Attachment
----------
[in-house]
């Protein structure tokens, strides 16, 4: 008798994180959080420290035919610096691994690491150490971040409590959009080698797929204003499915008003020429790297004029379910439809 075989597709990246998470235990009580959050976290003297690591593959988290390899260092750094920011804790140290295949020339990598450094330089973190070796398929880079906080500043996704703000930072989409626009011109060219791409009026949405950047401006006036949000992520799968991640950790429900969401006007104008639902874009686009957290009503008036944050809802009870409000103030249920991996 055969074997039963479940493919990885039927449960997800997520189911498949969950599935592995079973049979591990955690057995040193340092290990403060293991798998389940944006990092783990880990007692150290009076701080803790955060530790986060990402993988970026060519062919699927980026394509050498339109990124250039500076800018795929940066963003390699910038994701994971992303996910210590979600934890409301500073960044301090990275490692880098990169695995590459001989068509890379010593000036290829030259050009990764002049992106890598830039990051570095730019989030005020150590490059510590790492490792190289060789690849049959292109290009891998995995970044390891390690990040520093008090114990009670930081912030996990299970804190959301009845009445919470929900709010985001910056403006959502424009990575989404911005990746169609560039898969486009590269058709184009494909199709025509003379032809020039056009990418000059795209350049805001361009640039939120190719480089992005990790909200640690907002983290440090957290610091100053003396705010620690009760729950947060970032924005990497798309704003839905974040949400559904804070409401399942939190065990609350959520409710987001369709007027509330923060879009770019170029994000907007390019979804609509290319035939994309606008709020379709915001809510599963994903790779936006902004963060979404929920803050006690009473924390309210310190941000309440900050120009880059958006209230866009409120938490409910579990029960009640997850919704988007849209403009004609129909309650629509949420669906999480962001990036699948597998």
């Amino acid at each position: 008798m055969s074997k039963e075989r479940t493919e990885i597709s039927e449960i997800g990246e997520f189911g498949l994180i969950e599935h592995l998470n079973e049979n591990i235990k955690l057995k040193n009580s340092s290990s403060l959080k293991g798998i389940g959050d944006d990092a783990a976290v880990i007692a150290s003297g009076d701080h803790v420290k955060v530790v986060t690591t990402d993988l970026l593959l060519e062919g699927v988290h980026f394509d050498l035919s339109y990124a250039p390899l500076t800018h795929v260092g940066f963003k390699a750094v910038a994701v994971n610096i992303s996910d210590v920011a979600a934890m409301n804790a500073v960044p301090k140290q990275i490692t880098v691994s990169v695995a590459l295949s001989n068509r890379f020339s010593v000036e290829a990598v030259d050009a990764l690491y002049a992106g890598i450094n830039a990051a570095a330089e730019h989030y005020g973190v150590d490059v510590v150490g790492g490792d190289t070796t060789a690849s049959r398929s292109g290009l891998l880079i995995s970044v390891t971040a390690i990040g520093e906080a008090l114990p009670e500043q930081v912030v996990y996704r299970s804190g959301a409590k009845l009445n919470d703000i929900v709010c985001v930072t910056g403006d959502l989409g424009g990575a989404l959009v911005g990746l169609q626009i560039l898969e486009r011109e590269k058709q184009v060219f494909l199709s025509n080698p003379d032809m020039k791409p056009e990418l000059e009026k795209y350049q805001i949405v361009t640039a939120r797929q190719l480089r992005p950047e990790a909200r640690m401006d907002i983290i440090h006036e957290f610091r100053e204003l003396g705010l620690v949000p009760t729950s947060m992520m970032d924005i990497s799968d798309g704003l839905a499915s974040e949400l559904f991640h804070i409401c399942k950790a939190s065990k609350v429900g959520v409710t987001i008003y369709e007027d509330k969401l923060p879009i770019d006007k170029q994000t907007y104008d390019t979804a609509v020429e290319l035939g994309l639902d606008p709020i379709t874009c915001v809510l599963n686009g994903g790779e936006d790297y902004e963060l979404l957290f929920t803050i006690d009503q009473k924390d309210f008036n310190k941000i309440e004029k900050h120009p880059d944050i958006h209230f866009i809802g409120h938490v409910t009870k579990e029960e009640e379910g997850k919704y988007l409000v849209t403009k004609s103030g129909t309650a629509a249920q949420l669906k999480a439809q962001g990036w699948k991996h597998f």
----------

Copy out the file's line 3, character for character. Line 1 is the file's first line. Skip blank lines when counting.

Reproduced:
């Amino acid at each position: 008798m055969s074997k039963e075989r479940t493919e990885i597709s039927e449960i997800g990246e997520f189911g498949l994180i969950e599935h592995l998470n079973e049979n591990i235990k955690l057995k040193n009580s340092s290990s403060l959080k293991g798998i389940g959050d944006d990092a783990a976290v880990i007692a150290s003297g009076d701080h803790v420290k955060v530790v986060t690591t990402d993988l970026l593959l060519e062919g699927v988290h980026f394509d050498l035919s339109y990124a250039p390899l500076t800018h795929v260092g940066f963003k390699a750094v910038a994701v994971n610096i992303s996910d210590v920011a979600a934890m409301n804790a500073v960044p301090k140290q990275i490692t880098v691994s990169v695995a590459l295949s001989n068509r890379f020339s010593v000036e290829a990598v030259d050009a990764l690491y002049a992106g890598i450094n830039a990051a570095a330089e730019h989030y005020g973190v150590d490059v510590v150490g790492g490792d190289t070796t060789a690849s049959r398929s292109g290009l891998l880079i995995s970044v390891t971040a390690i990040g520093e906080a008090l114990p009670e500043q930081v912030v996990y996704r299970s804190g959301a409590k009845l009445n919470d703000i929900v709010c985001v930072t910056g403006d959502l989409g424009g990575a989404l959009v911005g990746l169609q626009i560039l898969e486009r011109e590269k058709q184009v060219f494909l199709s025509n080698p003379d032809m020039k791409p056009e990418l000059e009026k795209y350049q805001i949405v361009t640039a939120r797929q190719l480089r992005p950047e990790a909200r640690m401006d907002i983290i440090h006036e957290f610091r100053e204003l003396g705010l620690v949000p009760t729950s947060m992520m970032d924005i990497s799968d798309g704003l839905a499915s974040e949400l559904f991640h804070i409401c399942k950790a939190s065990k609350v429900g959520v409710t987001i008003y369709e007027d509330k969401l923060p879009i770019d006007k170029q994000t907007y104008d390019t979804a609509v020429e290319l035939g994309l639902d606008p709020i379709t874009c915001v809510l599963n686009g994903g790779e936006d790297y902004e963060l979404l957290f929920t803050i006690d009503q009473k924390d309210f008036n310190k941000i309440e004029k900050h120009p880059d944050i958006h209230f866009i809802g409120h938490v409910t009870k579990e029960e009640e379910g997850k919704y988007l409000v849209t403009k004609s103030g129909t309650a629509a249920q949420l669906k999480a439809q962001g990036w699948k991996h597998f």